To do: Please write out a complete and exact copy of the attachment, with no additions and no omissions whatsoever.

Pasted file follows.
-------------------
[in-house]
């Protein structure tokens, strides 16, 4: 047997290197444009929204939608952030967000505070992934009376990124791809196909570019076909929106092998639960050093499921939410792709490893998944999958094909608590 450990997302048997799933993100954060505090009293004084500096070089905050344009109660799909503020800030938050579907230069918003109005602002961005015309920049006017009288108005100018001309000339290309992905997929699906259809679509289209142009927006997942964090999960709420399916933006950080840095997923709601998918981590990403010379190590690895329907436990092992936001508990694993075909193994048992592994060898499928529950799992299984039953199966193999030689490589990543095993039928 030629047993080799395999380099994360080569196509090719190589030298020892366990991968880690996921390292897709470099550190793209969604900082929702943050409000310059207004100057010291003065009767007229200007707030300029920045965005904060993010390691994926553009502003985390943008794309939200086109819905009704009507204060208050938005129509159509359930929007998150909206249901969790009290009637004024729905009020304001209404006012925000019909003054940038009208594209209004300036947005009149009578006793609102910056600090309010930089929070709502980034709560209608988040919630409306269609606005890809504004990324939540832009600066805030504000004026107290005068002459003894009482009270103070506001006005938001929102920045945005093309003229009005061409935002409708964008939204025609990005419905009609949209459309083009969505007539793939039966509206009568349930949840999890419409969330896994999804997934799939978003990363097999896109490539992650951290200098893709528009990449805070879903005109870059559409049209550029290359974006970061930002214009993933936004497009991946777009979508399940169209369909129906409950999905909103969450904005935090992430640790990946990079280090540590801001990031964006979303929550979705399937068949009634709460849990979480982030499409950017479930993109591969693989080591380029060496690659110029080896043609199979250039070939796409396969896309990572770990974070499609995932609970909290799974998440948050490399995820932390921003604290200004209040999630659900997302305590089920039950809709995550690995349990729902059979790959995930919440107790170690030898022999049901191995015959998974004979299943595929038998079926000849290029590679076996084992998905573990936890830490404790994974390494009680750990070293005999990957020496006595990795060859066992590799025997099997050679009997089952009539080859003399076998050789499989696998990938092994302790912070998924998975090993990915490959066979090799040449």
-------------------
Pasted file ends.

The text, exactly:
[in-house]
């Protein structure tokens, strides 16, 4: 047997290197444009929204939608952030967000505070992934009376990124791809196909570019076909929106092998639960050093499921939410792709490893998944999958094909608590 450990997302048997799933993100954060505090009293004084500096070089905050344009109660799909503020800030938050579907230069918003109005602002961005015309920049006017009288108005100018001309000339290309992905997929699906259809679509289209142009927006997942964090999960709420399916933006950080840095997923709601998918981590990403010379190590690895329907436990092992936001508990694993075909193994048992592994060898499928529950799992299984039953199966193999030689490589990543095993039928 030629047993080799395999380099994360080569196509090719190589030298020892366990991968880690996921390292897709470099550190793209969604900082929702943050409000310059207004100057010291003065009767007229200007707030300029920045965005904060993010390691994926553009502003985390943008794309939200086109819905009704009507204060208050938005129509159509359930929007998150909206249901969790009290009637004024729905009020304001209404006012925000019909003054940038009208594209209004300036947005009149009578006793609102910056600090309010930089929070709502980034709560209608988040919630409306269609606005890809504004990324939540832009600066805030504000004026107290005068002459003894009482009270103070506001006005938001929102920045945005093309003229009005061409935002409708964008939204025609990005419905009609949209459309083009969505007539793939039966509206009568349930949840999890419409969330896994999804997934799939978003990363097999896109490539992650951290200098893709528009990449805070879903005109870059559409049209550029290359974006970061930002214009993933936004497009991946777009979508399940169209369909129906409950999905909103969450904005935090992430640790990946990079280090540590801001990031964006979303929550979705399937068949009634709460849990979480982030499409950017479930993109591969693989080591380029060496690659110029080896043609199979250039070939796409396969896309990572770990974070499609995932609970909290799974998440948050490399995820932390921003604290200004209040999630659900997302305590089920039950809709995550690995349990729902059979790959995930919440107790170690030898022999049901191995015959998974004979299943595929038998079926000849290029590679076996084992998905573990936890830490404790994974390494009680750990070293005999990957020496006595990795060859066992590799025997099997050679009997089952009539080859003399076998050789499989696998990938092994302790912070998924998975090993990915490959066979090799040449």